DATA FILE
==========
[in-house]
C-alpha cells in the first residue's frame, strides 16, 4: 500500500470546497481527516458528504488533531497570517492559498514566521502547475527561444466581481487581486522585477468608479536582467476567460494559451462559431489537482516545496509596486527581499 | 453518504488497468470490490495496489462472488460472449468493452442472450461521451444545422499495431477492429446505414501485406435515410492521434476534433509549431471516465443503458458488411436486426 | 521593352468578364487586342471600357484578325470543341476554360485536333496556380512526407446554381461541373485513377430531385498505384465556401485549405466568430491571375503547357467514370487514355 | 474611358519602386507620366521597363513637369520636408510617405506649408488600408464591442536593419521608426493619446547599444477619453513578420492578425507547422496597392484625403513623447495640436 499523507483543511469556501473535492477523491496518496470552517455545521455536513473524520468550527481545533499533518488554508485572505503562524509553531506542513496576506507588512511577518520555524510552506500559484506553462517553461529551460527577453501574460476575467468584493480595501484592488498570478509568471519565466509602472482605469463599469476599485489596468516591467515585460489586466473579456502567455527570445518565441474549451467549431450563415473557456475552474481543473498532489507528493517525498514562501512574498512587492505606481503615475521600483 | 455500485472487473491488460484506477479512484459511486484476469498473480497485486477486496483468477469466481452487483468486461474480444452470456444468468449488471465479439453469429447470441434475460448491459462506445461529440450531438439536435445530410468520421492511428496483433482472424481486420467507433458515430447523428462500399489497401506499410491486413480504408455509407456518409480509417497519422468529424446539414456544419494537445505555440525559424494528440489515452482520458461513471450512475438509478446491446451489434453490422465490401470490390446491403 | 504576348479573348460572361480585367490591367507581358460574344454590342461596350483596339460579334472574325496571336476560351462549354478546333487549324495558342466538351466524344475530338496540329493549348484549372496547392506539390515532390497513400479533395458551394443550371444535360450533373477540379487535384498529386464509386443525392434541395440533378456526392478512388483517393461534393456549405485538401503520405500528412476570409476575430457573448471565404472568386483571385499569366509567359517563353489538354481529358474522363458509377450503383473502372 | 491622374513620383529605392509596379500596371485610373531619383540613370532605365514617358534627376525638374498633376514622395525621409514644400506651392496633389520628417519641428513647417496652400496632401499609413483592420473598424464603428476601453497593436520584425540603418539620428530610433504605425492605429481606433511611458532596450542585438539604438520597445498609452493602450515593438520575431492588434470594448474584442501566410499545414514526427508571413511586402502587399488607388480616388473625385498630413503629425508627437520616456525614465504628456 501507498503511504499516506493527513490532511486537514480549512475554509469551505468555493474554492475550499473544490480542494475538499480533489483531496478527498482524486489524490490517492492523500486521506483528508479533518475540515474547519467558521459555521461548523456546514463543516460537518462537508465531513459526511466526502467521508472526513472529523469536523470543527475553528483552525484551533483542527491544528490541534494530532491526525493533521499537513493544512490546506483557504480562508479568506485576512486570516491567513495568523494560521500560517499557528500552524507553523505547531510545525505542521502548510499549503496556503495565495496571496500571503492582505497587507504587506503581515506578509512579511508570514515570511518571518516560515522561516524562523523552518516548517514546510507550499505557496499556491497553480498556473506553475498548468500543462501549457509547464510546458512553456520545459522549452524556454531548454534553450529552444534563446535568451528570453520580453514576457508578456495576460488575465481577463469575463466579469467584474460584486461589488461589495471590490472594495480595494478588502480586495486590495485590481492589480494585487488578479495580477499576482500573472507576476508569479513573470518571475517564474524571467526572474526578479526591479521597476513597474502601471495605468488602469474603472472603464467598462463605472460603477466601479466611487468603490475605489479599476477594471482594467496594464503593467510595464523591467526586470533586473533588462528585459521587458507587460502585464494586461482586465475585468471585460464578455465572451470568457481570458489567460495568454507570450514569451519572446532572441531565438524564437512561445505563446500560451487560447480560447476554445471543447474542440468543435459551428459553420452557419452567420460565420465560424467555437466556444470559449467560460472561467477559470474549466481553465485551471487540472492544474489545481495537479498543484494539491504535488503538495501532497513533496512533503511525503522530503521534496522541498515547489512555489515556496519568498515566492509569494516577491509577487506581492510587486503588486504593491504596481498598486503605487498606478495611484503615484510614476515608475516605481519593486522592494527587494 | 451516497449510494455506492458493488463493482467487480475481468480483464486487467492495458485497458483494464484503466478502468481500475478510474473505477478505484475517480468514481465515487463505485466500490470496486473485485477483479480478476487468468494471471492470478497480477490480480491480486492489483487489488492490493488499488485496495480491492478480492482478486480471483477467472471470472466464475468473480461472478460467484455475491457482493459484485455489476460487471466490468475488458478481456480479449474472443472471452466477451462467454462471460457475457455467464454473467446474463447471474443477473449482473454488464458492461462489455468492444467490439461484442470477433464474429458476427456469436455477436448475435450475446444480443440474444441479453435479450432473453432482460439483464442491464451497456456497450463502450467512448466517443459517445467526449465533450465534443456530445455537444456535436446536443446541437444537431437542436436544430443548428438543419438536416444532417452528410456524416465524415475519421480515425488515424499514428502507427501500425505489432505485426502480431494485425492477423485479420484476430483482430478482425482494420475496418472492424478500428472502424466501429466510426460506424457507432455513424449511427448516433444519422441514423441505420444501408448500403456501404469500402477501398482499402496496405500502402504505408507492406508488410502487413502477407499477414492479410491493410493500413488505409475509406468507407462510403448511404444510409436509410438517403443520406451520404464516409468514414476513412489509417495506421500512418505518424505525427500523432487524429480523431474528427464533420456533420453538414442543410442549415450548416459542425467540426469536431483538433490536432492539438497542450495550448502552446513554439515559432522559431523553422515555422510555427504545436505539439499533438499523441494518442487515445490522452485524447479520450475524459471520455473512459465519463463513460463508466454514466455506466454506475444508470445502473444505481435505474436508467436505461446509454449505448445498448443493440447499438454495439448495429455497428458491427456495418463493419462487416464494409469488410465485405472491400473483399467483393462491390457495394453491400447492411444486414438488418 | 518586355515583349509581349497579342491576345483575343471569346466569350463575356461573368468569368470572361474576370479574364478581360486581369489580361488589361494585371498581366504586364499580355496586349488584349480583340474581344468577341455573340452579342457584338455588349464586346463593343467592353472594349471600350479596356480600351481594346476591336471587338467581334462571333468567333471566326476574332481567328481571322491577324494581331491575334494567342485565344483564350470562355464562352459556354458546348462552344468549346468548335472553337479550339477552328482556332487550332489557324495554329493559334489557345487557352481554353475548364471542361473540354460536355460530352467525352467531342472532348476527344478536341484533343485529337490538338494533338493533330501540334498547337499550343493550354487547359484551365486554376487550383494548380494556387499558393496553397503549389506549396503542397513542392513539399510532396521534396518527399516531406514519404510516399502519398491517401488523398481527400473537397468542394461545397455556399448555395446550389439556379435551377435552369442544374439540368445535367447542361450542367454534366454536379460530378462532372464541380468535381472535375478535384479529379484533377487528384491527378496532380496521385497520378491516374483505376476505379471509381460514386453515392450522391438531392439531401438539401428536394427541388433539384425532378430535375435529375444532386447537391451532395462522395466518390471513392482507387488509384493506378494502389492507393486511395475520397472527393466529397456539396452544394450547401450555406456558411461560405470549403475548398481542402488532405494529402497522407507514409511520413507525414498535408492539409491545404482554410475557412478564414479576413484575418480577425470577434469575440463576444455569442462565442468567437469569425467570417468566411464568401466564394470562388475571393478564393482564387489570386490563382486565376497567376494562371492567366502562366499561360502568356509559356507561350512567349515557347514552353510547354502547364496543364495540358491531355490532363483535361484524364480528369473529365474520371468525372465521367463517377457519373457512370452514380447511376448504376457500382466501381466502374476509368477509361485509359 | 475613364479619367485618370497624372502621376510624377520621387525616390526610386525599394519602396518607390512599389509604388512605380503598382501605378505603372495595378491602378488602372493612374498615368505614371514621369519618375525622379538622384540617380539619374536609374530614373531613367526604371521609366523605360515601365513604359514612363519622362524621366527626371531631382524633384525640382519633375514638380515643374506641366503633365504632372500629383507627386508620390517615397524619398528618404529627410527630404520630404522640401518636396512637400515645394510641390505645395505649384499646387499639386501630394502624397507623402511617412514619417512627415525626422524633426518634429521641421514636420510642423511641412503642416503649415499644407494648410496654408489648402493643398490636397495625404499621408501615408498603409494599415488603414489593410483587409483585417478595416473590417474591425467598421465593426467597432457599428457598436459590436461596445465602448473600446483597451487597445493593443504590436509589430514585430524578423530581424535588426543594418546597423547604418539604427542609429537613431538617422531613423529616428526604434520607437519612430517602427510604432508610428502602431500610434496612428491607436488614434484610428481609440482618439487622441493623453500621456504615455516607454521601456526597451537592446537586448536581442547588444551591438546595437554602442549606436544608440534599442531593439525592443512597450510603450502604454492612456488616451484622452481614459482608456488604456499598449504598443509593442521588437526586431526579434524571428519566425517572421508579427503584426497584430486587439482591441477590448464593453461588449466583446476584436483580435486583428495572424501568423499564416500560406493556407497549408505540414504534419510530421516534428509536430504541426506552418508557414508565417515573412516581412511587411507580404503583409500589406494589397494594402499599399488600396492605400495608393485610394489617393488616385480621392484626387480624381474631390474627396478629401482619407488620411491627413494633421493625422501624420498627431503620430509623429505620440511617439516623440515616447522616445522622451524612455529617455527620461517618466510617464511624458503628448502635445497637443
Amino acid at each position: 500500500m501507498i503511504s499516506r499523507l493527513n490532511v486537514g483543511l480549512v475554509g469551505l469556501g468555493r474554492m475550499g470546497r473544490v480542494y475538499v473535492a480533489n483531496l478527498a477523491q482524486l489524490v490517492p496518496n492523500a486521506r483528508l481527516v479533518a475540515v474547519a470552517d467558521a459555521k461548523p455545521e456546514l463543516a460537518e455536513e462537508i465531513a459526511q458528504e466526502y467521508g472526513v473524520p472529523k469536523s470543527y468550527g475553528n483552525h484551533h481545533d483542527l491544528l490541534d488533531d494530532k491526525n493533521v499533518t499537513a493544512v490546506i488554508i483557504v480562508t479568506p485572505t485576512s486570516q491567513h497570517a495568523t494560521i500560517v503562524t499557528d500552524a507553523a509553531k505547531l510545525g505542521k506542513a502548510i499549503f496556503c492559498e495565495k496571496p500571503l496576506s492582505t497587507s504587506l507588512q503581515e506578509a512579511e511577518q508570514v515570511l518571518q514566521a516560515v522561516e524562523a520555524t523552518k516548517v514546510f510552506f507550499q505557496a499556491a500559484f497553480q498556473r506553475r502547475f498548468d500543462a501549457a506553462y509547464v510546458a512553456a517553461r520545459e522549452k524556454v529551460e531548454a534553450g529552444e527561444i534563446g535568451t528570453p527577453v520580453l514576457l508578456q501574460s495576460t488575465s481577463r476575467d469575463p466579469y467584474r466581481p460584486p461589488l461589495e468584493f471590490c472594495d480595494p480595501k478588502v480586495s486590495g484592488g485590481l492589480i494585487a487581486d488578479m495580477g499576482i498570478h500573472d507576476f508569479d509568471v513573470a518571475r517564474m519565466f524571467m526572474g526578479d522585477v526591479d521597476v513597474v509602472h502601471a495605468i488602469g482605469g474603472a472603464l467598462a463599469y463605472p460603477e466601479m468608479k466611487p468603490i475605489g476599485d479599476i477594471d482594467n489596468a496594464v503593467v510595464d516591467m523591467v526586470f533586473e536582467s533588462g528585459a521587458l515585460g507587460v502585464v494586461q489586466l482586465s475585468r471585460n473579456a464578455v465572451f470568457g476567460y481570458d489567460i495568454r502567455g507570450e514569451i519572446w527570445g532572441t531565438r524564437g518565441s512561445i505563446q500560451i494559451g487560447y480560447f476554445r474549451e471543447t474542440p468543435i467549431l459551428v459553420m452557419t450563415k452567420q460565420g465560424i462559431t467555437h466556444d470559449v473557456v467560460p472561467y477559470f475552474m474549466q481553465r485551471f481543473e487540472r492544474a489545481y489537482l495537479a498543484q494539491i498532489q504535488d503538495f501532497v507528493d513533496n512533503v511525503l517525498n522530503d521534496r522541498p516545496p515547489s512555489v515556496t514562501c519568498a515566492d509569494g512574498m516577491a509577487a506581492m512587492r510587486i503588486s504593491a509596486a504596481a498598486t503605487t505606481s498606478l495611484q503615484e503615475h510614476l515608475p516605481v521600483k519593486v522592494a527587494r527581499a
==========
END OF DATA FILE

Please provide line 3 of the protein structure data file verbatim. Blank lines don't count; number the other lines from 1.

Amino acid at each position: 500500500m501507498i503511504s499516506r499523507l493527513n490532511v486537514g483543511l480549512v475554509g469551505l469556501g468555493r474554492m475550499g470546497r473544490v480542494y475538499v473535492a480533489n483531496l478527498a477523491q482524486l489524490v490517492p496518496n492523500a486521506r483528508l481527516v479533518a475540515v474547519a470552517d467558521a459555521k461548523p455545521e456546514l463543516a460537518e455536513e462537508i465531513a459526511q458528504e466526502y467521508g472526513v473524520p472529523k469536523s470543527y468550527g475553528n483552525h484551533h481545533d483542527l491544528l490541534d488533531d494530532k491526525n493533521v499533518t499537513a493544512v490546506i488554508i483557504v480562508t479568506p485572505t485576512s486570516q491567513h497570517a495568523t494560521i500560517v503562524t499557528d500552524a507553523a509553531k505547531l510545525g505542521k506542513a502548510i499549503f496556503c492559498e495565495k496571496p500571503l496576506s492582505t497587507s504587506l507588512q503581515e506578509a512579511e511577518q508570514v515570511l518571518q514566521a516560515v522561516e524562523a520555524t523552518k516548517v514546510f510552506f507550499q505557496a499556491a500559484f497553480q498556473r506553475r502547475f498548468d500543462a501549457a506553462y509547464v510546458a512553456a517553461r520545459e522549452k524556454v529551460e531548454a534553450g529552444e527561444i534563446g535568451t528570453p527577453v520580453l514576457l508578456q501574460s495576460t488575465s481577463r476575467d469575463p466579469y467584474r466581481p460584486p461589488l461589495e468584493f471590490c472594495d480595494p480595501k478588502v480586495s486590495g484592488g485590481l492589480i494585487a487581486d488578479m495580477g499576482i498570478h500573472d507576476f508569479d509568471v513573470a518571475r517564474m519565466f524571467m526572474g526578479d522585477v526591479d521597476v513597474v509602472h502601471a495605468i488602469g482605469g474603472a472603464l467598462a463599469y463605472p460603477e466601479m468608479k466611487p468603490i475605489g476599485d479599476i477594471d482594467n489596468a496594464v503593467v510595464d516591467m523591467v526586470f533586473e536582467s533588462g528585459a521587458l515585460g507587460v502585464v494586461q489586466l482586465s475585468r471585460n473579456a464578455v465572451f470568457g476567460y481570458d489567460i495568454r502567455g507570450e514569451i519572446w527570445g532572441t531565438r524564437g518565441s512561445i505563446q500560451i494559451g487560447y480560447f476554445r474549451e471543447t474542440p468543435i467549431l459551428v459553420m452557419t450563415k452567420q460565420g465560424i462559431t467555437h466556444d470559449v473557456v467560460p472561467y477559470f475552474m474549466q481553465r485551471f481543473e487540472r492544474a489545481y489537482l495537479a498543484q494539491i498532489q504535488d503538495f501532497v507528493d513533496n512533503v511525503l517525498n522530503d521534496r522541498p516545496p515547489s512555489v515556496t514562501c519568498a515566492d509569494g512574498m516577491a509577487a506581492m512587492r510587486i503588486s504593491a509596486a504596481a498598486t503605487t505606481s498606478l495611484q503615484e503615475h510614476l515608475p516605481v521600483k519593486v522592494a527587494r527581499a